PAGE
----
“Venous thromboembolism (VTE), encompassing deep-vein thrombosis (DVT), or blood clots in leg veins, and pulmonary embolism (PE), or clots that travel to the lungs, is the most common cause of preventable death in hospital settings. While these clots can be prevented by an approach called VTE prophylaxis, and this reduces mortality by as much as 80%, VTE prophylaxis is not universally prescribed for high-risk patients. In a study in theCanadian Journal of Cardiology, researchers found that even after educating healthcare providers about the need for VTE prophylaxis, significant numbers of patients did not receive the recommended treatment.
Investigators carried out chart reviews of patients in a university-affiliated, tertiary care cardiology center, which included a clinical teaching unit (CTU) and a coronary care unit (CCU). Audits were conducted three and five months before the introduction of an educational program on VTE prophylaxis protocol, followed by a second series of audits three and five months after protocol initiation.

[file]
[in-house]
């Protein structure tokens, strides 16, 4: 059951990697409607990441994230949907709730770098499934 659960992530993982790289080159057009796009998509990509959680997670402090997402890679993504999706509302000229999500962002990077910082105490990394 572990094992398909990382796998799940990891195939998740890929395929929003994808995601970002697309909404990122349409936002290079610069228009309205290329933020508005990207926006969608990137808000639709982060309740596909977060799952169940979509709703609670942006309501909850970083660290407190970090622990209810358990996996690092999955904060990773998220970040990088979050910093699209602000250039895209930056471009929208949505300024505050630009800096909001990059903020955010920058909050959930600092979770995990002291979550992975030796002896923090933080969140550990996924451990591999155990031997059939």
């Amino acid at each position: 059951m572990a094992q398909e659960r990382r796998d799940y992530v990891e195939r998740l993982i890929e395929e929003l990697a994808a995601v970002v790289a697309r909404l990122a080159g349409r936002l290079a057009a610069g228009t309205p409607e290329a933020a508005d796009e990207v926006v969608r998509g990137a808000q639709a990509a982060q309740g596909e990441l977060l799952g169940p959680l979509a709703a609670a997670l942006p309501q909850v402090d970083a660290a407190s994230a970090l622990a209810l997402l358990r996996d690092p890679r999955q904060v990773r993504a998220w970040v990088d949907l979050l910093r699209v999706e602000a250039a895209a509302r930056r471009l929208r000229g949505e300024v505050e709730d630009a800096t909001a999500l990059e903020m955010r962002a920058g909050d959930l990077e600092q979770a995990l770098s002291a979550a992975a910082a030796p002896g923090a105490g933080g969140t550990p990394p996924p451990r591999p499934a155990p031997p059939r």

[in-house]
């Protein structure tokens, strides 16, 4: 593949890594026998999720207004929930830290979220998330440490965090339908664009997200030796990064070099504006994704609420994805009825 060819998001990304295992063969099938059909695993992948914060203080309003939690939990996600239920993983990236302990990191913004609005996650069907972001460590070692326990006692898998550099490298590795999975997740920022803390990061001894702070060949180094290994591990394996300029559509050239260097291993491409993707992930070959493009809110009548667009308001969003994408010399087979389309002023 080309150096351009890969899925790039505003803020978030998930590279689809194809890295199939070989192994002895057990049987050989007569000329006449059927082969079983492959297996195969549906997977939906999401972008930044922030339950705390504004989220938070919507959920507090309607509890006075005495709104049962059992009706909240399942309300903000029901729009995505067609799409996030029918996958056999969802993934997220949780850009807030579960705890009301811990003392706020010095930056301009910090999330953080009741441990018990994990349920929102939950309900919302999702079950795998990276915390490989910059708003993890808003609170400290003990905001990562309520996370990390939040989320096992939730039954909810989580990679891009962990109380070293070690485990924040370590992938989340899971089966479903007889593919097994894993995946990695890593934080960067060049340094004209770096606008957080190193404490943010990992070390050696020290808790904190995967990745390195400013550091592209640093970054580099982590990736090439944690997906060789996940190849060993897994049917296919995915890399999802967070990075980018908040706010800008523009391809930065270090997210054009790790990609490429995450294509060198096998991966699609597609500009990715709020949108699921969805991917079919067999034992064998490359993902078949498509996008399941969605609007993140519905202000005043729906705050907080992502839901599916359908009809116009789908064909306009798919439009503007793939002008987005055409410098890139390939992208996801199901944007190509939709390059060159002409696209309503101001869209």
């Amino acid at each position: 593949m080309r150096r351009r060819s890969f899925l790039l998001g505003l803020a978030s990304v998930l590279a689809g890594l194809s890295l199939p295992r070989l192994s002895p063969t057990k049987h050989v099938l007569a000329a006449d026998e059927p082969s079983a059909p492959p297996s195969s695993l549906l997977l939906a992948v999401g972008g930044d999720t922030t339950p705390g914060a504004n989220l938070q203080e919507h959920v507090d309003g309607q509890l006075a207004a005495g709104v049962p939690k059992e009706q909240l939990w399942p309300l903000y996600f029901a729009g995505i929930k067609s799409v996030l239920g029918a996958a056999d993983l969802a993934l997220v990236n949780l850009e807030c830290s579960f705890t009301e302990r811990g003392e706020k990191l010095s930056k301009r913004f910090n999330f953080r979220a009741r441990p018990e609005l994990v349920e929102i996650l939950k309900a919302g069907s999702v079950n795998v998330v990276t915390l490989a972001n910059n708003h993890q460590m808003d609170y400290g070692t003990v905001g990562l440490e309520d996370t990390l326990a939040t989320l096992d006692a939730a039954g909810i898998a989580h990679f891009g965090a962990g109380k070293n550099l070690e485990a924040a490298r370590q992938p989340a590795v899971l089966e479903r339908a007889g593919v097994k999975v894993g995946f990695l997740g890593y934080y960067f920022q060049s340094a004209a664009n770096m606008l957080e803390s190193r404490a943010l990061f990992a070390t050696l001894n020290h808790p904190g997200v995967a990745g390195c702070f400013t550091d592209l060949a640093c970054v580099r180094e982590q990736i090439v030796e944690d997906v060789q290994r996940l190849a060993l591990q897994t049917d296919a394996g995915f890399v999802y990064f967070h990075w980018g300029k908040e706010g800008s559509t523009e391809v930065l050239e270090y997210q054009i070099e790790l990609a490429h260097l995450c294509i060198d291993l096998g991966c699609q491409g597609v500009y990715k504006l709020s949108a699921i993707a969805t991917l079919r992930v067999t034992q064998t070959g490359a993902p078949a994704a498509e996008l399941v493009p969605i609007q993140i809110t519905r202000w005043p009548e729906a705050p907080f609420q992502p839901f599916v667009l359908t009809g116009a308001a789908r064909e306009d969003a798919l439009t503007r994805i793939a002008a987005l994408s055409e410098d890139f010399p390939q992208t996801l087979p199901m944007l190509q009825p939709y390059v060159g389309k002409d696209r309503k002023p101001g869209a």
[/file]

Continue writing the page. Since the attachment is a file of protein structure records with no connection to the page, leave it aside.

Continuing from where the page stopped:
Prior to the educational efforts, including a guideline-based protocol, 36% of all patients considered at risk for VTE did not receive prophylaxis. Surprisingly, three months after the program was initiated, 21% of patients were still not being treated according to the recommended guidelines, and that rose to 28% five months post-protocol.”
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